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SANDY BANKS / Life as We Live It

Whatever Happened to Proms and Football?

October 09, 1998|SANDY BANKS

You could feel the anxiety in the room, thick with the collective angst of dozens of parents, perched on the edges of child-sized chairs, bombarding with questions the two school recruiters in the front of the room.

"What score do you expect on the entrance exam? How many spots are there in next year's class? How much do you count grades . . . test scores . . . the application essay? Does it help that my son is an artist . . . an athlete?"

We scribbled down test dates and tour information, interview tips and tuition rates. We signed up for courses on test preparation, made notes of essay writing advice.

And when we left my head was spinning, not just from the flood of information we'd received, but with a vague sense of foreboding that I was being drawn into a battle I wasn't prepared to undertake.

Because these children in question are 13 years old. And this competition we're embarking on is for a spot in next year's ninth grade.


It begins each fall, stretches through a season of tours and tests, applications and interviews, and ends in the spring, when letters from the city's most select private schools go out to thousands of children competing for spots in the next year's class.

It reaches fever pitch at the high school level--where slots are few and acceptance is considered an entree to the Ivy League. But the competition extends in some circles to preschool, prompting parents to hustle kids barely out of the womb onto waiting lists for their A-list nursery schools.

"Parents have it in their heads that if my child doesn't get into a certain school, they won't be a success in life," said Alice Fleming, admissions director at Campbell Hall in North Hollywood, one of 21 independent college preparatory schools in the Los Angeles Consortium of Secondary Schools.

"I've done interviews for kindergarten, and you find parents who have these little 4-year-olds with their lives already mapped out."

It's understandable, the angst, when you consider how unpredictable our fortunes seem these days. There are once-successful corporate execs now on the dole, downsized out of their jobs, and self-described computer geeks pulling down six figures, sans college degree.

So we go to whatever length it takes to give our kids the leg up, as if proper planning and academic credentials could promise them a life of ease.

But the recruiters that night paint a different picture: There's a good match for every child, they say, but it can't be made through grades and test scores alone.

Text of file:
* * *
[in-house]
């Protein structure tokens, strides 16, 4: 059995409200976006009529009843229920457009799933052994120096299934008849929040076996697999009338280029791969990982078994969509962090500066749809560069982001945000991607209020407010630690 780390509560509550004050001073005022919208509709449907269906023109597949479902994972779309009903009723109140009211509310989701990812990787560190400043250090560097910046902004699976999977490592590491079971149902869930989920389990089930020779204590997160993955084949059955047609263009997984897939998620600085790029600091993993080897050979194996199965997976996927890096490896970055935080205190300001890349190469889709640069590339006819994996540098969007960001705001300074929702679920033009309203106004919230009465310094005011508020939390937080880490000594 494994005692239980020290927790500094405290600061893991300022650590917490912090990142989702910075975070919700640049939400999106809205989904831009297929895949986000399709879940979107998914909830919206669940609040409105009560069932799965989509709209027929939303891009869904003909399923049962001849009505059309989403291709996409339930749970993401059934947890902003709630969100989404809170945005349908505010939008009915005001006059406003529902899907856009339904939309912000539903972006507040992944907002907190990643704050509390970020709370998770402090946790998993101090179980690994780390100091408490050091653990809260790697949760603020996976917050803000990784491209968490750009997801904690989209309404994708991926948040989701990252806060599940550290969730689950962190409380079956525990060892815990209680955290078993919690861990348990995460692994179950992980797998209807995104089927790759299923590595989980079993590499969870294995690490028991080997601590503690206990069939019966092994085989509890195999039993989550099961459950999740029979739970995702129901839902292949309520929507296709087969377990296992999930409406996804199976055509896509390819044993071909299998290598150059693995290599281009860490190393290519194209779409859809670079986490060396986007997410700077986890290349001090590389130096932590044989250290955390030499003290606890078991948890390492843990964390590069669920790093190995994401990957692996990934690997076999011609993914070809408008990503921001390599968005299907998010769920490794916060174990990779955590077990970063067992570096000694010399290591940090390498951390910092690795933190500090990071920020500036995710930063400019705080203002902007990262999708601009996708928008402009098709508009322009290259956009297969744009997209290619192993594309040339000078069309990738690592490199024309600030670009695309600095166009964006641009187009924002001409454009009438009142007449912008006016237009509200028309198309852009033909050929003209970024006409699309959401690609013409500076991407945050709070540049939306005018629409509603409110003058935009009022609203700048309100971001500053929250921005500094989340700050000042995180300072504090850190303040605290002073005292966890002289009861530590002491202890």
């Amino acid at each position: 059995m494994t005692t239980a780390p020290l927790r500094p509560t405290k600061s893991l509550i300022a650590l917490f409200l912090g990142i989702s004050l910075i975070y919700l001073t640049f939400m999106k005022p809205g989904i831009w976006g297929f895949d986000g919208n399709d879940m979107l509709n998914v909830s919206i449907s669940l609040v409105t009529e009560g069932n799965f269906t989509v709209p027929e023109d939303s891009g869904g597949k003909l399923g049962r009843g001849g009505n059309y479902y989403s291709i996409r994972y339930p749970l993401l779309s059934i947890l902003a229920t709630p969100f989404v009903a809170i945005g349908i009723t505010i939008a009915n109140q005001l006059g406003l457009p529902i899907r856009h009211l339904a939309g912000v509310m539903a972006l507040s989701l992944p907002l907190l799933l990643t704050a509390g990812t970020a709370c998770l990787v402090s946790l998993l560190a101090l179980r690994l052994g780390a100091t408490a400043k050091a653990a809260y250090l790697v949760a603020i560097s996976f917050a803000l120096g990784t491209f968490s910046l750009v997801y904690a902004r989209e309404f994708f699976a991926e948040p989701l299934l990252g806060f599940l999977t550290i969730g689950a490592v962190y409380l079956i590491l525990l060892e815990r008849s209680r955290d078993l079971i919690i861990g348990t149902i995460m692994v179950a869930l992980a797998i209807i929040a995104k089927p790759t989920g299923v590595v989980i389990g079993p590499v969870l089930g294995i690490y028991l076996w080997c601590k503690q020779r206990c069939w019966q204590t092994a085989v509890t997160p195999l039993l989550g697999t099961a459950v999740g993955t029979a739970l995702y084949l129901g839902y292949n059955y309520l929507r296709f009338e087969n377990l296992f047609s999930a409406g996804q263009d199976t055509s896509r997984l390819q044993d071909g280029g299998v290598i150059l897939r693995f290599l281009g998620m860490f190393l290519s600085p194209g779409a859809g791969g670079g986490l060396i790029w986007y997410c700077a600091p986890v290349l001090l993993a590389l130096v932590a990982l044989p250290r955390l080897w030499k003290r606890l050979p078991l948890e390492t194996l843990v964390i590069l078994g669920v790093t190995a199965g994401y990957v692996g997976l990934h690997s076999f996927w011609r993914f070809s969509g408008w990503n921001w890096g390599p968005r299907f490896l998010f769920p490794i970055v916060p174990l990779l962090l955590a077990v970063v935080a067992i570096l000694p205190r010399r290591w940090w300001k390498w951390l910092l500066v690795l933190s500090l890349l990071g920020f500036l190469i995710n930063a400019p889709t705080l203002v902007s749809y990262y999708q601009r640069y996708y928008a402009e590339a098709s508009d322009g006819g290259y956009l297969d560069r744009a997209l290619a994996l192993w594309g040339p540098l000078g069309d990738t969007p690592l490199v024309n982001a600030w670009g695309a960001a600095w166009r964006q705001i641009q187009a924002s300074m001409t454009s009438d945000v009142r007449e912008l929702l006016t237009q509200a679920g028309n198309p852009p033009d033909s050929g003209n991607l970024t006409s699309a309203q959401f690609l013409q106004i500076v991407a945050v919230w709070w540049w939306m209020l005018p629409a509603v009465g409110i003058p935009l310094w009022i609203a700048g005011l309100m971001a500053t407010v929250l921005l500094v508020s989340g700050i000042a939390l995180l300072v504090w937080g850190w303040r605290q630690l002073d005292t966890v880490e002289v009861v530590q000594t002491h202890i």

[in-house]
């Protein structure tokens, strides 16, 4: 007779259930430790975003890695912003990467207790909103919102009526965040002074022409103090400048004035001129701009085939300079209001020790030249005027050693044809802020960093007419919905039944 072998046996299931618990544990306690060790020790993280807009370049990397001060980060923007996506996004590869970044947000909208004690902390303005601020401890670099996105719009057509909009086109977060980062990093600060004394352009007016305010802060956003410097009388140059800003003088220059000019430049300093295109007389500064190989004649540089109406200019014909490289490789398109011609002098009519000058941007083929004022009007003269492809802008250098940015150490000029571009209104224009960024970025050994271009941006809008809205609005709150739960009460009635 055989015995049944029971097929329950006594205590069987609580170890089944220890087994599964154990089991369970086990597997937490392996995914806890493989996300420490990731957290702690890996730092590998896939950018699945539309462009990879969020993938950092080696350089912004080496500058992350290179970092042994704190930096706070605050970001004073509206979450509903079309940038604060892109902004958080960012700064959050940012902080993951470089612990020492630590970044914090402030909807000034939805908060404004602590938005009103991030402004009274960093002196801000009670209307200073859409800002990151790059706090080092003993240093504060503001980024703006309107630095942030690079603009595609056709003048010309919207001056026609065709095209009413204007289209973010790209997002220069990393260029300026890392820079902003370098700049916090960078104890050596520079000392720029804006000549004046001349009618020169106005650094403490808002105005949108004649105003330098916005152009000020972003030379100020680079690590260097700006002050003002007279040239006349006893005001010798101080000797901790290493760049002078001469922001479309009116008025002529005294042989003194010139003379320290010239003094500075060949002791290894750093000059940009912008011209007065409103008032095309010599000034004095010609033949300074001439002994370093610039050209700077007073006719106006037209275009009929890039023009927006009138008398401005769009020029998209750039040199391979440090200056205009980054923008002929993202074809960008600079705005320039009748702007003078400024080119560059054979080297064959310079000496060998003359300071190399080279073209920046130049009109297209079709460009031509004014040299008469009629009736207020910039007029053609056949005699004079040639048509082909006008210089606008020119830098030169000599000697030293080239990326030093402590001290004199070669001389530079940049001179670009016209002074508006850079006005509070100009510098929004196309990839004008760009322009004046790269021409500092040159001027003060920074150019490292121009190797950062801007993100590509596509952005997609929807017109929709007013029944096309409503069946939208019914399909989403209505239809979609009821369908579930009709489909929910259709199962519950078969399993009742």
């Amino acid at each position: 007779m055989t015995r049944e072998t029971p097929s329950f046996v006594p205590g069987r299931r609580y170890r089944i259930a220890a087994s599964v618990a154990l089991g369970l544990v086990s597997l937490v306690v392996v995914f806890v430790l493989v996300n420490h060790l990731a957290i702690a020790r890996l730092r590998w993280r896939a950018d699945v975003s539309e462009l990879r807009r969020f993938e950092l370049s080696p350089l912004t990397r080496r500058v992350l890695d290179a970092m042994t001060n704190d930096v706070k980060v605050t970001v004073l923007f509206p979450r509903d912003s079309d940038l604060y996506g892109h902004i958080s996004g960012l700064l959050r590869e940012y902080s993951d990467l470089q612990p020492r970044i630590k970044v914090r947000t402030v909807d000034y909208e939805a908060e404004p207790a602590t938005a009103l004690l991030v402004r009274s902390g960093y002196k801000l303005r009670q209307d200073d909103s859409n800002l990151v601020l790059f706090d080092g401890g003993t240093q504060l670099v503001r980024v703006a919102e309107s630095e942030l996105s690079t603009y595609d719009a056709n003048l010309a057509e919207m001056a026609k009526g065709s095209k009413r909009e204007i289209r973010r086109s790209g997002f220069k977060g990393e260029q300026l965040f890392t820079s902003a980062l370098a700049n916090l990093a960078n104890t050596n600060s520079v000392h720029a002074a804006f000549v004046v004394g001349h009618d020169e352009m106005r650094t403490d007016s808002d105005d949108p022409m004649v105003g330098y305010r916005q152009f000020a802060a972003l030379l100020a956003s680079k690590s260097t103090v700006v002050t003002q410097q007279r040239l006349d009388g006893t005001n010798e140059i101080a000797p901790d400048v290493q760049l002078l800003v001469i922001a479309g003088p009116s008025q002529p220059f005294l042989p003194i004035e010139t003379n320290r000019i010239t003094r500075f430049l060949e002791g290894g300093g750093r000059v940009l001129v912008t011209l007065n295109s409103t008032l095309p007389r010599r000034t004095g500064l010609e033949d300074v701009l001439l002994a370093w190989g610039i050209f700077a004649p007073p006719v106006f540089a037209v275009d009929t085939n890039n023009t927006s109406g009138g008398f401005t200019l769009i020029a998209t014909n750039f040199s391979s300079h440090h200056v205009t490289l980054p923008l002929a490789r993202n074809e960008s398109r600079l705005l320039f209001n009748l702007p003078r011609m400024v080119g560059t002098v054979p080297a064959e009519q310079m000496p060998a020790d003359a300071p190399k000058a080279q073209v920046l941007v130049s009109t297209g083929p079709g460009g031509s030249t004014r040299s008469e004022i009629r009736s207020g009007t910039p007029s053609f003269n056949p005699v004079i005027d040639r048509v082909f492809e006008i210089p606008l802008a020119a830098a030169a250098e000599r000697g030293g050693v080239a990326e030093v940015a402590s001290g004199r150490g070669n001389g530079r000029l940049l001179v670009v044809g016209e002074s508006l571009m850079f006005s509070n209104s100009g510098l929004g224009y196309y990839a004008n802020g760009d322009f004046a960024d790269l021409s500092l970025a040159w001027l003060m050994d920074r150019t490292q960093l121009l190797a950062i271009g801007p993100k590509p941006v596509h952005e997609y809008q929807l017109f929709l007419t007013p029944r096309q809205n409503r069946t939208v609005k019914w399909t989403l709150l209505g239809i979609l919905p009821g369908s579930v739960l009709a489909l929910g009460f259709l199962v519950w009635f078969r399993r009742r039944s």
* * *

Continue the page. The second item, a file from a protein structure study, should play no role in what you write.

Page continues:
"Maybe your child is a good athlete or an artist or an oboe player. . . . Maybe this school needs an oboe player for its orchestra."

These folks are not easily mollified. They want numbers, percentages . . . a way to gauge their children's chances, to calibrate their own expectations, to ensure a return on the dues they've paid.

"We have invested too much in our children," one mother said, "to be disappointed now."

You can see the wheels turning as they mentally measure their kids against their classmates, calculating the value of the choices they've made.

Should that time spent in tutoring sessions have been spent on tennis lessons instead? Will soccer camp count more than honor society? Six years of harp lessons . . . for what? To find out the school wants an oboe player instead?


If it's a burden for the parents--this overheated competition--it's a disservice to the kids as well.

"High school should be a time of finding yourself," Fleming said. "A place where you can dabble, explore your interests, try something new like drama or art" without worrying that a misstep will derail your career.

It's not just about test scores, grades and a college-worthy pedigree; it's also about proms and football games "and making memories that you'll look back on all your life," she said.

I think back to my own high school days--juggling homework and cheerleading practice, boyfriends and baby-sitting jobs--and remember them as the best, most exciting time of my life.

Parents looking for schools for their kids would do well to put aside the brochures and take the kids to a basketball game.

"If you really want to see what it feels like to go to the school," Fleming said, "sit in the stands, look around you, listen to the conversations you hear. See what kind of parents are there . . . what they talk about, how they think. Ask yourself, are these people who are raising the kind of children you want your kids to be around?"

Because 20 years from now, no one is going to look at your child and care about where they went to high school. It's going to be what kind of person they are that makes the difference.

And the qualities I hope mine will have--like kindness, courage, perseverance--don't only grow in the Ivy League.

* Sandy Banks' column is published Mondays and Fridays. Her e-mail address is

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